Get ahead of tall fescue problems this fall
|By Kassidy Buse|
If you have experienced issues with tall fescue toxicity in the past, there are some things that can be done this fall to help mitigate future problems, according to Chris Penrose, extension educator at The Ohio State University.|
Tall fescue poses a problem because of the adverse effects it has on cattle. Grazed at the wrong time of the year and in abundance, it can lead to prolonged pregnancy, low milk production, abortions, and other problems in mares. In ruminants, hoof loss, elevated body temperatures, rough coats and fleeces, and other problems can occur.
These problems are caused by a microscopic fungus (endophyte) in the plant that produces alkaloids. Ironically, it is this same fungus that makes the fescue plant persistent and tolerant of many plant pests. It is also well adapted to soils lacking in fertility.
“During the grazing season, animals will often graze other foliage before they graze fescue,” Penrose explains in the Ohio Beef Cattle Letter. “So, if you have poor soils and do not rotationally graze, you are inadvertently selecting for tall fescue because animals will typically graze other species first.”
As negative as this all sounds, tall fescue has positive attributes. Along with its good performance in poor soils, tall fescue grows and stockpiles well in the fall.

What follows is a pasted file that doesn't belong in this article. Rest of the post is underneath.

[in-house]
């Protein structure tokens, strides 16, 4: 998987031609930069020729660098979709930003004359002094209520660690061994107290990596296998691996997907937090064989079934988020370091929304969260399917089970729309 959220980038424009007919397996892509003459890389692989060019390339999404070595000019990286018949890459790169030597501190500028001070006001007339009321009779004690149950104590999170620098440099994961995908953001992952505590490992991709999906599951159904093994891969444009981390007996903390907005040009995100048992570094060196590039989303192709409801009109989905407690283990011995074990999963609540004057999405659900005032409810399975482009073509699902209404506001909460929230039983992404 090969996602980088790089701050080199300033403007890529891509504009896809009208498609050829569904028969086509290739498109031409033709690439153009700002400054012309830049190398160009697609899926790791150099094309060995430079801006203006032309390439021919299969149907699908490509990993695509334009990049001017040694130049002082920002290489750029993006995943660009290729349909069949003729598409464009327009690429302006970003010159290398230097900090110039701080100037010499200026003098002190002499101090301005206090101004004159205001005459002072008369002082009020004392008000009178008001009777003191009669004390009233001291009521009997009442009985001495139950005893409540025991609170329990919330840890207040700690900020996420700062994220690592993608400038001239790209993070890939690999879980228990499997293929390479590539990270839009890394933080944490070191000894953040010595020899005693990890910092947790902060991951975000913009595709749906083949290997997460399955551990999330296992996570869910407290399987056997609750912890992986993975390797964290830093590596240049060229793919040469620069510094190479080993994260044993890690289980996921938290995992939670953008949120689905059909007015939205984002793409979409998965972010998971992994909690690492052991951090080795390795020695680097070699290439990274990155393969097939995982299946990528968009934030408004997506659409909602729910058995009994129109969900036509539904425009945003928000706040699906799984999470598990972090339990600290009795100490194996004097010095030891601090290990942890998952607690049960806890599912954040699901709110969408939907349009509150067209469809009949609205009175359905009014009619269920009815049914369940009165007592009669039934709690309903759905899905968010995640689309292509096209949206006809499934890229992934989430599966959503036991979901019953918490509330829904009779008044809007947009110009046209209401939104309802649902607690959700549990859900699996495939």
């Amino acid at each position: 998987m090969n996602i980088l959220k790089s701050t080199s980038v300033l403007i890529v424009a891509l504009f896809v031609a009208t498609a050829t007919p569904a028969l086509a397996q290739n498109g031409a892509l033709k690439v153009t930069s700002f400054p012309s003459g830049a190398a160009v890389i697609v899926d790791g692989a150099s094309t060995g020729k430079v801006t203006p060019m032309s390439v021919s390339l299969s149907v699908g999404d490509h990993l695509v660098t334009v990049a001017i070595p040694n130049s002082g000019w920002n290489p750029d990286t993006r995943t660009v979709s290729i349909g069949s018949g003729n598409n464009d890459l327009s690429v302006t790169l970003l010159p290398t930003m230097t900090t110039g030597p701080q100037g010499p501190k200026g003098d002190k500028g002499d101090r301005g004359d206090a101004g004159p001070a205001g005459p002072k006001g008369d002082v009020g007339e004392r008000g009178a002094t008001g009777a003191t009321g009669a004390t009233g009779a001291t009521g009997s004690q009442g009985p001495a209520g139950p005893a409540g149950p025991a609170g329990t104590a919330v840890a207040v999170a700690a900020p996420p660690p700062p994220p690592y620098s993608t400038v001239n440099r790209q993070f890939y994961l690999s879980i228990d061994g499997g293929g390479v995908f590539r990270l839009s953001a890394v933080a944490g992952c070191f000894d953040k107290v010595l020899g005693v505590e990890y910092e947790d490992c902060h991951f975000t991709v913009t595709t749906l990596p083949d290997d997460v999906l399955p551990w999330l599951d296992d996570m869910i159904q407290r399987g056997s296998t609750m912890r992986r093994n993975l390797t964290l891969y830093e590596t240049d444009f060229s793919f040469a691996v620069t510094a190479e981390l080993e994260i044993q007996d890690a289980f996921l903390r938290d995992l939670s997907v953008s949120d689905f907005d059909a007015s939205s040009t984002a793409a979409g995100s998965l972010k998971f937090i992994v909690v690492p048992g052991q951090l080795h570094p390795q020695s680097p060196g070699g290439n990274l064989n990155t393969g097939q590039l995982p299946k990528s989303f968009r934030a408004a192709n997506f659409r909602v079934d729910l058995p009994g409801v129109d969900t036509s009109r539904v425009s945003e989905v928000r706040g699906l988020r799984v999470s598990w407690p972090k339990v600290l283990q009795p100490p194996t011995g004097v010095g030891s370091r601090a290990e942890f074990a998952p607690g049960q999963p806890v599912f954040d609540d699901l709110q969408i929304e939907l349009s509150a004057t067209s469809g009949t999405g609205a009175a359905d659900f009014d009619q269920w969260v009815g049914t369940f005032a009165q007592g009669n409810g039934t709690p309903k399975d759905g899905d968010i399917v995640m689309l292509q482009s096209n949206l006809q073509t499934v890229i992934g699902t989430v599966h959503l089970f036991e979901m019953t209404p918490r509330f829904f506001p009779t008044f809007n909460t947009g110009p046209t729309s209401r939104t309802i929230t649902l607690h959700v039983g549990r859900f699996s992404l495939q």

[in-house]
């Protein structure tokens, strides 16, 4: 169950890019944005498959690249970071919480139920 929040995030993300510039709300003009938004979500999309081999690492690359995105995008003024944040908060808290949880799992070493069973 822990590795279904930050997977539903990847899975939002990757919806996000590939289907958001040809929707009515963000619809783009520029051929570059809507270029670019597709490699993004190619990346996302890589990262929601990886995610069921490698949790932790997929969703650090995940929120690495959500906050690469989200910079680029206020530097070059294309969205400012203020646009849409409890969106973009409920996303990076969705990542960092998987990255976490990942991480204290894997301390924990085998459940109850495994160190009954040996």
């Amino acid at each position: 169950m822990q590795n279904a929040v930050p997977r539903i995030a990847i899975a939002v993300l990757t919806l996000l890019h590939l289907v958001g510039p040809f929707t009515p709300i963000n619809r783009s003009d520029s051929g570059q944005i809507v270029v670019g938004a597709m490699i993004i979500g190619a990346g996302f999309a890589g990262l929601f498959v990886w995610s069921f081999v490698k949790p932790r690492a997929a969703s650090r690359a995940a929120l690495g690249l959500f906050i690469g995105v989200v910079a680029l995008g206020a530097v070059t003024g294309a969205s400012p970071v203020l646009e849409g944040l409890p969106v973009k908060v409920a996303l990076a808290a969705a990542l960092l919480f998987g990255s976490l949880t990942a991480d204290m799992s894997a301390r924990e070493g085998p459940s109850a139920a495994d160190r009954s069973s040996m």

Following a frost, the level of toxicity in infected fescue drops. Fescue also becomes more palatable as sugar levels rise.
“Yields of over 1 ton per acre can be expected when stockpiling tall fescue,” Penrose states. “When 50 pounds of nitrogen per acre is added at the beginning of stockpiling, a 1,500-pound yield boost is possible along with a higher crude protein content.” This assumes timely rainfall is received.
If you choose to utilize tall fescue, there are several things that can be done to moderate its negative qualities. One thing is to make sure pasture soil fertility is where it needs to be.
“Fall is a great time to lime fields so it can react with the soil prior to adding fertilizer next year,” Penrose states. “This will give other forages a better chance to compete with the fescue,” he adds.
Dilution may be another solution by establishing and maintaining other plant species in a stand of toxic fescue.
“One of the most economical ways to introduce new forage species is by frost seeding in February and March, but there must be exposed soil,” Penrose explains. “To accomplish this, graze fescue heavily through the fall and winter.”
Another option that some producers take is to totally eliminate any toxic tall fescue.
To completely rid a field of infected fescue, no viable seed from an infected plant should be allowed to develop for at least one year. “The fungus in the seed will usually die after a year,” Penrose says.
He also advises that if you plan to reseed, cut or harvest the field in May before the seeds become viable and then kill off the vegetation and plant a summer “smother” crop. In early August, either till the soil or apply a burndown herbicide before planting a new crop. In some cases, two cycles of smother crops are needed to totally eliminate the existing toxic tall fescue.
Lastly, maintain soil fertility according to soil test recommendations. Utilize rotational and intensive grazing to minimize selective grazing. This will allow other forages to compete.
Kassidy Buse was the 2018 Hay & Forage Grower summer editorial intern. She is from Bridgewater, S.D., and graduated from Iowa State University with a degree in animal science. Buse is currently attending the University of Nebraska-Lincoln pursuing a master’s degree in ruminant nutrition.